One problem I had was that I initiated the seed everytime i placed objects. This meant that al objects were placed exactly at the same spot.

Seed initiated every room
Seed initiated only ones.

The object can also be input by the developer just like the rooms.

Results after object have been placed.

2.5 End product

After implementing the methods above, inputting the required data and pressing the generate button these are the results.

variables

Lastly, here are some examples of how the variables affact the dungeon.

The Sections variable just lengthen the dungeon

Senctions: 2

Sections: 4

Sections: 8

Density increases the amount of objects and enemies that spawns.

Density: 2
Density: 4
Density: 8

Enemy is the amount of enemy in comparison to the amount of objects placed.

Enemy ration: 2

Enemy ration: 4
Enemy ration: 8

3. Future

In this chapter I briefly explain a couple of concepts I would like to add to the generator if I continue to work on it.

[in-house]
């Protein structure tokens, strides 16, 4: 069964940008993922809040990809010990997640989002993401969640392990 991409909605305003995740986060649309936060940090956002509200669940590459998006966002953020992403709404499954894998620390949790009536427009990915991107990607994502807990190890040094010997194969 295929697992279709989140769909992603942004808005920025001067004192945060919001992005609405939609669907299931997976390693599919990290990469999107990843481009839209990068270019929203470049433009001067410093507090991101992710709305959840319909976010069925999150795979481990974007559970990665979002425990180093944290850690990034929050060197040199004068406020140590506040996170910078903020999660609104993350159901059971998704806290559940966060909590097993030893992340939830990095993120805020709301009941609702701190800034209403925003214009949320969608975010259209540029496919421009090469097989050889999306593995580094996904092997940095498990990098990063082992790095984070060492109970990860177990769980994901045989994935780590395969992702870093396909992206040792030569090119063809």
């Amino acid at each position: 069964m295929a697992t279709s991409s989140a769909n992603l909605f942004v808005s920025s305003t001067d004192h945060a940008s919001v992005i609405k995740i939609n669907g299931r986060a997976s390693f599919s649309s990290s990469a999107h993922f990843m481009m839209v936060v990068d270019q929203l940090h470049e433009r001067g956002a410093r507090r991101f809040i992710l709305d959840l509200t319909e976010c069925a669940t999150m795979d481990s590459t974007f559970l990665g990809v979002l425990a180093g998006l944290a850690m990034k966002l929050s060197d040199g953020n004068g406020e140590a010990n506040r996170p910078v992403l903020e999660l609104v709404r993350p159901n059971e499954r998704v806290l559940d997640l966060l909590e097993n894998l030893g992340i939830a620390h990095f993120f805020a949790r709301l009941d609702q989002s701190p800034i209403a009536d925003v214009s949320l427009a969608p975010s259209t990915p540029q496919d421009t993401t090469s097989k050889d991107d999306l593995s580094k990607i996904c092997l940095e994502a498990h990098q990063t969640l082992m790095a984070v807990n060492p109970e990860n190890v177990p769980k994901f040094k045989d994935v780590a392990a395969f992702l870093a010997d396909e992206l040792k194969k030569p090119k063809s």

Smart loops

In Enter the gungeon the exit of the treasure rooms is sometimes visible at the start of a section. This gives players incentive to explore that area and find the way to the treasure.

Room types

Right now all objects that are put in will be placed in every room. I would like to add a function where rooms can have different types so that some items are only placed in that area. For example a fridge will only be placed in a cook area.

Furthermore all rooms now have the same object density and enemy ratio. If this would be different per room it would cause more diversity and make the level less repetitive.

Resource

https://diablo-archive.fandom.com/wiki/Map_Generation

https://www.kaingagame.com/devlog/landmasses

http://www.archmagerises.com/news/2021/6/12/how-to-procedurally-generate-and-decorate-3d-dungeon-rooms-in-unity-c

https://www.semanticscholar.org/paper/Mixed-Initiative-Design-of-Game-Levels%3A-Integrating-Karavolos-Bouwer/8953b1aa9b6a1708fe54038e18ab0cf1391ddc33

https://www.researchgate.net/publication/262327212_Procedural_Content_Generation_for_Games_A_Survey#:~:text=We%20first%20introduce%20a%20comprehensive,scenarios%2C%20design%2C%20and%20derived

http://www.cg.its.tudelft.nl/Publications-new/2009/TSBD09a/TBSD09aRB.pdf